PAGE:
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Empower Your Business with What You Should Know About DBAs

Published By Janet Gershen-Siegel at August 28th, 2017

What You Should Know About DBAs – The Phenomenal Way to Take Charge of Your Business

Do you know what you should know about DBAs and the awe-inspiring potential they have for your business?

Before going any further, you are probably wondering just what a DBA actually is. DBA stands for ‘doing business as’, and it is a fictitious name filing for your small business. It’s also called an assumed business name.

If your name is John Smith, you probably do not want your business to just be called ‘John Smith’. And this is particularly when you are trying to create a business which will build a business credit score.

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What You Should Know About DBAs: It Makes a Difference in Business Credit Building in Particular

When looking at business credit score vs personal credit score, a lender is going to become awfully confused if your name and the name of your business are identical. And this is particularly if you are a sole proprietor.

When business and personal credit are mixed, what affects business credit score the most is when your business credit score building activities end up not helping out your business at all.

So take the confusion out of the equation. This means meaning certain that the credit scoring bureaus, the Internal Revenue Service, and your lenders and creditors all know that you and your small business are two separate entities.

What You Should Know About DBAs: Why a DBA?

For a one-person operation, you might have a company name. But the general public does not necessarily know who you are.

So for example, if the name of your business is Mimi’s Flowers, then you will need a DBA. This is because there is probably more than one person named Mimi in your area.

But if you call your business Mimi Smith’s Flowers, you might be able to get away without a DBA. Still, it would not hurt to have one.

Protecting the Public

The public has a vested interest in knowing who actually owns which business. This is due to liability issues. So if you own a food truck and someone gets food poisoning, they won’t know you own Mayfair Mac ‘n Cheese without a DBA.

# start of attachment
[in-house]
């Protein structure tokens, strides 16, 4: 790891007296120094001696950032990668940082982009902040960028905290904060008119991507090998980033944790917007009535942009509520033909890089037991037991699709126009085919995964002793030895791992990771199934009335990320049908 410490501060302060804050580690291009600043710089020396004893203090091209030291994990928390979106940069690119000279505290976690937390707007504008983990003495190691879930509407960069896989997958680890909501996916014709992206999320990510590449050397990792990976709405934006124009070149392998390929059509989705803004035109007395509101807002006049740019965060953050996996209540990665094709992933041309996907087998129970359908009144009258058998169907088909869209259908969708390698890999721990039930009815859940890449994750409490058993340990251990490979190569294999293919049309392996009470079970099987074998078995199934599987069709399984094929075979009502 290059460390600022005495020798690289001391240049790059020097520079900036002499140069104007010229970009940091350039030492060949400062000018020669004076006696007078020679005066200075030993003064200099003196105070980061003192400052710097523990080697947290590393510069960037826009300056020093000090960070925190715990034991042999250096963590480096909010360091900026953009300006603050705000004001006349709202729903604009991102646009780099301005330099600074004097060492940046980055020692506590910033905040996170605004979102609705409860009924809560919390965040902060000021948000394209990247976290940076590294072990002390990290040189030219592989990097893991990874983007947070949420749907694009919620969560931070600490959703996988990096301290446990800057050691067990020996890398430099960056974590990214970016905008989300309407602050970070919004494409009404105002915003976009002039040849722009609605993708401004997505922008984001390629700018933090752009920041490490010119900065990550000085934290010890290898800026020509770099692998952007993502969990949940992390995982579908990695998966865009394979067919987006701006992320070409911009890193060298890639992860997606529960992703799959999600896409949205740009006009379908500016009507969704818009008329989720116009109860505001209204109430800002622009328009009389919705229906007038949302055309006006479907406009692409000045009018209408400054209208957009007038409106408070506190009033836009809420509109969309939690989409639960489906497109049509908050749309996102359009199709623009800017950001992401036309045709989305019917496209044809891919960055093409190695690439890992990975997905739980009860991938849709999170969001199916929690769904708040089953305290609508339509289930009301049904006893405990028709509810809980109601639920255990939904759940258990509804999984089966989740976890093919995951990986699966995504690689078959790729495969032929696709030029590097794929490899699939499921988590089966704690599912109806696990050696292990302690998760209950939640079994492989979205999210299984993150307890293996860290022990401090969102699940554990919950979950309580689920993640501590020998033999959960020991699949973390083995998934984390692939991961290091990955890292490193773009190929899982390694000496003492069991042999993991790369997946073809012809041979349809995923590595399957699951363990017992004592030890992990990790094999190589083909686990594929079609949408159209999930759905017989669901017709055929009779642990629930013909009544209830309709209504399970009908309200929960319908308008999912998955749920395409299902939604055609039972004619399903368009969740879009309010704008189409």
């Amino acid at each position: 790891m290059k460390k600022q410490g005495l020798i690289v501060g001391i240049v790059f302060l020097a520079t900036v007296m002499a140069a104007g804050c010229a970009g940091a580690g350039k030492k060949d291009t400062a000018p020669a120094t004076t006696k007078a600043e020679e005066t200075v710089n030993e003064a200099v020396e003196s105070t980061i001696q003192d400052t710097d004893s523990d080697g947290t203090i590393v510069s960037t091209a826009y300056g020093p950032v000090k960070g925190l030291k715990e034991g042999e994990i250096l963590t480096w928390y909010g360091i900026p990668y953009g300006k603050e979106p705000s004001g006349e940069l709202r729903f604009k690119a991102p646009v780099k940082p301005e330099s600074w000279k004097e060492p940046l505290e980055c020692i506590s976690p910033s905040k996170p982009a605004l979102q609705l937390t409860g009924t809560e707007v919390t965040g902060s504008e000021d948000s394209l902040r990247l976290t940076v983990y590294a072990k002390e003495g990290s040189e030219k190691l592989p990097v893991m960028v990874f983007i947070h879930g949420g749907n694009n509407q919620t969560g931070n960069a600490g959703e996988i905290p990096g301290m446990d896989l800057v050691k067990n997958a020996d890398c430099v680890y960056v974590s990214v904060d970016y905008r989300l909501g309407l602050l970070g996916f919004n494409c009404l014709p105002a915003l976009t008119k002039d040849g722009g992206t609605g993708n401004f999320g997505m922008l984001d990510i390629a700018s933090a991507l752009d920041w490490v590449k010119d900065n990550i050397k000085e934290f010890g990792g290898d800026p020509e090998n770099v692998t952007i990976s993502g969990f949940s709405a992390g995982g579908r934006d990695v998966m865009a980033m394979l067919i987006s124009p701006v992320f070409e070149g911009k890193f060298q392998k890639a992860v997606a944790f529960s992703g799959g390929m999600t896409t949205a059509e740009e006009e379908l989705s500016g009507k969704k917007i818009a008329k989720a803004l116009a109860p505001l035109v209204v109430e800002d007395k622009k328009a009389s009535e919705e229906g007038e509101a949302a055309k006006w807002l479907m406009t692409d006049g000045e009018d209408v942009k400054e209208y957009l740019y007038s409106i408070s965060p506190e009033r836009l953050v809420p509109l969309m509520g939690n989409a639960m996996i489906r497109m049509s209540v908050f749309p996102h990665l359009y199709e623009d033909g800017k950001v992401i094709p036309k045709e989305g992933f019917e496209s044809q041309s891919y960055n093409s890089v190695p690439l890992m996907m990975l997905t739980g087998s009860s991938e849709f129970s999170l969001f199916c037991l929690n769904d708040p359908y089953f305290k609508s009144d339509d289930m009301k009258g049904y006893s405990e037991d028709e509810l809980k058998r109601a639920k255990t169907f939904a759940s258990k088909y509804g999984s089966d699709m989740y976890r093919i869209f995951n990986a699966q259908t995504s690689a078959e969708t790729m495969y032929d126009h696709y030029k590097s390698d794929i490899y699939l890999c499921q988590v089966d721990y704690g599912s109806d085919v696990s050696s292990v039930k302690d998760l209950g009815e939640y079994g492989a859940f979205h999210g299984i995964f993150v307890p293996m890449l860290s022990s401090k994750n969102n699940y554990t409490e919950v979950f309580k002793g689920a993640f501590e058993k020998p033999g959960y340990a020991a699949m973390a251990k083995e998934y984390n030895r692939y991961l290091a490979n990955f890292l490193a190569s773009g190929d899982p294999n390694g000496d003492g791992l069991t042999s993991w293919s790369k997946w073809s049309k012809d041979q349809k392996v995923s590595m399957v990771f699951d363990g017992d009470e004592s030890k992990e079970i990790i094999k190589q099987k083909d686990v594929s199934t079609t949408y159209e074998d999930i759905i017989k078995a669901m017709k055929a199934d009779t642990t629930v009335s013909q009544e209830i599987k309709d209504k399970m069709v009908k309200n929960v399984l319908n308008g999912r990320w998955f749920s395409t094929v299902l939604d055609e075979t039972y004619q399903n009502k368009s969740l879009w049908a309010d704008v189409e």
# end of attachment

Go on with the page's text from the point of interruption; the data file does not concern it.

And it’s also for tax issues. I’ll get to those in a moment. And it’s even for business credit issues. I’ll get to that, too.

According to FreshBooks, a DBA lets the public know who’s running the show.

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Discover our business credit and finance guide, jam-packed with new ways to finance your business without emptying your wallet.

What You Should Know About DBAs: Sole Proprietorships

The SBA defines a sole proprietorship as an unincorporated business. Such a business is owned and run by one person. There is no material difference between the business and the owner.

This means that you, the owner, will enjoy all of profits. But you are also responsible for all your business’s debts, losses, and liabilities.

Personal Asset Protection

By separating out your personal life and credit from your business life and credit, you can protect your personal assets.

Otherwise, if the business goes bankrupt and there aren’t enough funds to pay its creditors, then guess what? Your business’s creditors will come after your car, your boat, your money, etc.

So there can be personal protection with a DBA. Although to really protect your private assets, incorporating is best.

What You Should Know About DBAs: Satisfying IRS requirements

The Internal Revenue Service treats a DBA as an extension of a sole proprietor. Therefore, there is no need for a separate EIN for the business. An EIN is an employer identification number, sometimes also called a TIN, or a tax ID number. These are references to the same thing, a nine-digit identification number.

If you do not file for a DBA as a sole proprietor, then your personal name is the same as the small business name. Hence, you can wind up being personally responsible for all business debts.


Also, per the IRS, using this arrangement there is a 1 in 7 chance of an IRS audit. There is a 1 in 50 possibility for corporations! Avoid confusion and dramatically reduce the chances of an Internal Revenue Service audit at the same time.


But what if your business is a corporation or an LLC (limited liability corporation)? If it is, then the IRS already considers those to be separate entities. Those kinds of business configurations will need EINs and that will alleviate the need for a DBA.

Dealing with the Internal Revenue Service When You Want to Go Past a DBA

Visit the IRS website and get an EIN for the company. They’re totally free. Choose a business entity such as corporation, LLC, etc.

A small business can begin as a sole proprietor. But you will probably wish to switch to a variety of corporation or LLC to minimize risk and maximize tax benefits.

A business entity will matter when it comes to tax obligations and liability in case of litigation. A sole proprietorship means the owner is it when it comes to liability and tax obligations. No one else is responsible.